A shared storage failure can have a significant impact on your organization, especially if it leads to data loss. To minimize the risk of data loss, you need a recovery plan that includes failover to a standby system.
In this article, we’ll discuss how to set up SQL Server failover in the event of a shared storage failure.
We’ll also provide some tips on how to troubleshoot and avoid common pitfalls.
Setting Up Failover:
There are two main ways to set up failover in the event of a shared storage failure: using database mirroring or Always on Availability Groups.
- With database mirroring, one server acts as the primary server, while the other server acts as the standby.
- The primary server maintains a copy of the database, which is synchronized with the standby server.
- In the event of a failure, the standby server can take over as the primary server.
- To set up database mirroring, you need to have two SQL Server instances installed on separate servers.
- You’ll also need to create a witness instance, which helps to ensure that only one server is designated as the primary at any given time.
- Once you’ve set up your environment, you can configure database mirroring.
- The first step is to create a database mirroring endpoint on each server.
- This endpoint uses Windows Authentication and uses port 5022 by default.
- Next, you need to back up the transaction log on the primary server and restore it on the standby server.
- Once that’s done, you can configure database mirroring.
- To do this, you’ll use the Database Mirroring Wizard in SQL Server Management Studio.
- The wizard will prompt you for the name of the principal server, the mirror server, and the witness server.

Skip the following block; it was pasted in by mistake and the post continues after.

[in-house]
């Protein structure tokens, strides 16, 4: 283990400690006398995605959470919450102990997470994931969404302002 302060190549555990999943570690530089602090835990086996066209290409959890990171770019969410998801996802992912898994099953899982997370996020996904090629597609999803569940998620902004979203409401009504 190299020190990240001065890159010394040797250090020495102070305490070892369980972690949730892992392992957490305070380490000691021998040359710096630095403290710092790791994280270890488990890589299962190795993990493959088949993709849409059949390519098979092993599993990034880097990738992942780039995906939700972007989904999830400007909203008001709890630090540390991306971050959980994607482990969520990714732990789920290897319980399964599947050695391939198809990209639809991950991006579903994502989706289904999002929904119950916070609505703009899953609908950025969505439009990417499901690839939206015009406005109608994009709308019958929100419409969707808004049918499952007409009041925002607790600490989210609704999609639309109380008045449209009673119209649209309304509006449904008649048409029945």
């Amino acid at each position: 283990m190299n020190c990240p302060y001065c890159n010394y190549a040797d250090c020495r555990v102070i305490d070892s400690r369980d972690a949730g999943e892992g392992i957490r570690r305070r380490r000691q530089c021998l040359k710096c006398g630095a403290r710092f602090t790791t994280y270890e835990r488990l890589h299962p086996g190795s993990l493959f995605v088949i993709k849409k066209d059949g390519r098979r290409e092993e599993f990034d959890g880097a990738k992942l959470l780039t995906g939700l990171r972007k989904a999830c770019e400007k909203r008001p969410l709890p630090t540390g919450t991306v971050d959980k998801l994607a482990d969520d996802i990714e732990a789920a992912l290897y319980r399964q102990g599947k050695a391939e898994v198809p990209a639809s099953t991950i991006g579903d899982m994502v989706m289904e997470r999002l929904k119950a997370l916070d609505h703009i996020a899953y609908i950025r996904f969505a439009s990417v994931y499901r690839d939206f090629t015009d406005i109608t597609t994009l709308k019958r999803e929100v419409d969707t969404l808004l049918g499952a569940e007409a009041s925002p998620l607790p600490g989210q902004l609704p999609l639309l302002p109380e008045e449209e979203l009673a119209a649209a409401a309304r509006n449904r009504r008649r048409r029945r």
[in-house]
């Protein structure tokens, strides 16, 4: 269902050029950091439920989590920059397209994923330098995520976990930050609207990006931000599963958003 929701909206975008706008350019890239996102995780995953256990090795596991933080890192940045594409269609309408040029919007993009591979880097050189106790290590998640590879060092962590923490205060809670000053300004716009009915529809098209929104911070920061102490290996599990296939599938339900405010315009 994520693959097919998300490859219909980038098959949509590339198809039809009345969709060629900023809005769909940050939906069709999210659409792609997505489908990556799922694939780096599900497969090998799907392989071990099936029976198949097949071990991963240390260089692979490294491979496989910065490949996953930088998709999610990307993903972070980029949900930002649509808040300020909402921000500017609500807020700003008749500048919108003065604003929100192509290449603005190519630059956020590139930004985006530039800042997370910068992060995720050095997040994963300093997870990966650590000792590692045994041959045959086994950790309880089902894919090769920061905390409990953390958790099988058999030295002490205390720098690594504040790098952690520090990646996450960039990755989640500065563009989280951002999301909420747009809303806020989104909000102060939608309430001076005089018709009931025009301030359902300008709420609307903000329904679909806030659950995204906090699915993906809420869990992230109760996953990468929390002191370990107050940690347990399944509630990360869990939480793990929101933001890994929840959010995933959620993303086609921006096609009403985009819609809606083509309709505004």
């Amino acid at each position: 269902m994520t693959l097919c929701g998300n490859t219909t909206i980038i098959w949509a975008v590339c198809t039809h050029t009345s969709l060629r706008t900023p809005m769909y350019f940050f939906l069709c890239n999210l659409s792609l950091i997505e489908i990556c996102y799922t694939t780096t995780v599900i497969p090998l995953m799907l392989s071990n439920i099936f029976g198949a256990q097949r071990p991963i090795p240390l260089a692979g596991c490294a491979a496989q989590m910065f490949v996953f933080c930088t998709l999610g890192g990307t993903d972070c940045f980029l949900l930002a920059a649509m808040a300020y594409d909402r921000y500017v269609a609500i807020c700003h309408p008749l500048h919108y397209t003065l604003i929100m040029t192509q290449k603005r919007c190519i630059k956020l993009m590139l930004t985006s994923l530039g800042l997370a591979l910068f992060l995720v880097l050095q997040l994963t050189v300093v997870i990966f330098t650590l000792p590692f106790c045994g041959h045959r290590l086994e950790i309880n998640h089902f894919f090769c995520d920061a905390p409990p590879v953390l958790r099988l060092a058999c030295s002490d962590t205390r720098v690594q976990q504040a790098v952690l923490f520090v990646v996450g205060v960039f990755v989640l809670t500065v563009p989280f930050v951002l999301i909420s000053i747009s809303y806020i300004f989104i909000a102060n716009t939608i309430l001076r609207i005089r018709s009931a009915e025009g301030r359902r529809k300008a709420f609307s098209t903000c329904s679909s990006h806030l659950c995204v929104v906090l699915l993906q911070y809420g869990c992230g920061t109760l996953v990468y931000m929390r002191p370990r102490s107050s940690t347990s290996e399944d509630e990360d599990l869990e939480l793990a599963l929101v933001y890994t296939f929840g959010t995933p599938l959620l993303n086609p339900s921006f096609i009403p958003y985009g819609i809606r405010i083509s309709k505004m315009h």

- It will also ask you to specify the transport type and security mode.
- The transport type can be either TCP/IP or HTTP, and the security mode can be either Windows Authentication or Certificate Authentication.
- Once you’ve configured database mirroring, you need to set up failover.
- To do this, you’ll use the Failover Cluster Manager.
- In the console tree, expand the Services and Applications node.
- Then, select the Database Mirroring service.
- Right-click on the service and select Properties.
- In the failover tab, you need to specify the name of the mirror server and the witness server.
- You also need to specify the recovery mode, which can be either manual or automatic.
- If you choose Automatic, SQL Server will automatically fail over to the mirror server in the event of a failure.
- If you choose Manual, you’ll need to manually initiate failover when a failure occurs.
- Once you’ve configured failover, you’re ready to test it.
- To test failover, you can use the Failover Cluster Manager or the Database Mirroring Monitor.
- The Failover Cluster Manager is a graphical tool that you can use to manage failover clusters.
- To test failover, select the cluster you want to test and click on the Test button.
- This will bring up a dialog box where you can specify which node you want to fail over to.
- Click on the OK button to initiate failover.
- You can also use the Database Mirroring Monitor to test failover.
- This is a SQL Server Management Studio add-in that allows you to monitor database mirroring sessions.
- To test failover, right-click on the database mirroring session and select Fail Over.
- This will initiate failover to the mirror server.
There are a few common issues that you may encounter when setting up failover.
- The first issue is that the witness server may not be able to communicate with the principal and mirror servers.
- This can happen if the witness server is on a different subnet than the other two servers.
- To fix this, you need to add an entry in the Windows hosts file for each server.
- The second issue is that database mirroring may not be able to connect to the witness server.
- This can happen if the witness server is behind a firewall or if it’s not configured correctly.
Database mirroring is a great way to improve the availability of your SQL Server databases.
It’s important to properly configure failover in order to ensure that your databases are always available.
If you encounter any problems, be sure to check the Windows hosts file and the witness server configuration.